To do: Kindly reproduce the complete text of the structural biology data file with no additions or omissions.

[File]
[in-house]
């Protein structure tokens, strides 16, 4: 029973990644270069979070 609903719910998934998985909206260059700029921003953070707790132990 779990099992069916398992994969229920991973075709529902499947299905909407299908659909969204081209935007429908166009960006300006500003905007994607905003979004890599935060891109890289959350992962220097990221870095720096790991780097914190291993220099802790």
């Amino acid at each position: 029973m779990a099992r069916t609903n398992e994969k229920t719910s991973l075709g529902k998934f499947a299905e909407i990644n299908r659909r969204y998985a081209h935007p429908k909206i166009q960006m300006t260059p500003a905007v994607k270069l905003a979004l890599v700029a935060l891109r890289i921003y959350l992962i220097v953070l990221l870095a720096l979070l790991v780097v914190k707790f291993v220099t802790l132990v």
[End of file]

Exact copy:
[in-house]
């Protein structure tokens, strides 16, 4: 029973990644270069979070 609903719910998934998985909206260059700029921003953070707790132990 779990099992069916398992994969229920991973075709529902499947299905909407299908659909969204081209935007429908166009960006300006500003905007994607905003979004890599935060891109890289959350992962220097990221870095720096790991780097914190291993220099802790």
């Amino acid at each position: 029973m779990a099992r069916t609903n398992e994969k229920t719910s991973l075709g529902k998934f499947a299905e909407i990644n299908r659909r969204y998985a081209h935007p429908k909206i166009q960006m300006t260059p500003a905007v994607k270069l905003a979004l890599v700029a935060l891109r890289i921003y959350l992962i220097v953070l990221l870095a720096l979070l790991v780097v914190k707790f291993v220099t802790l132990v």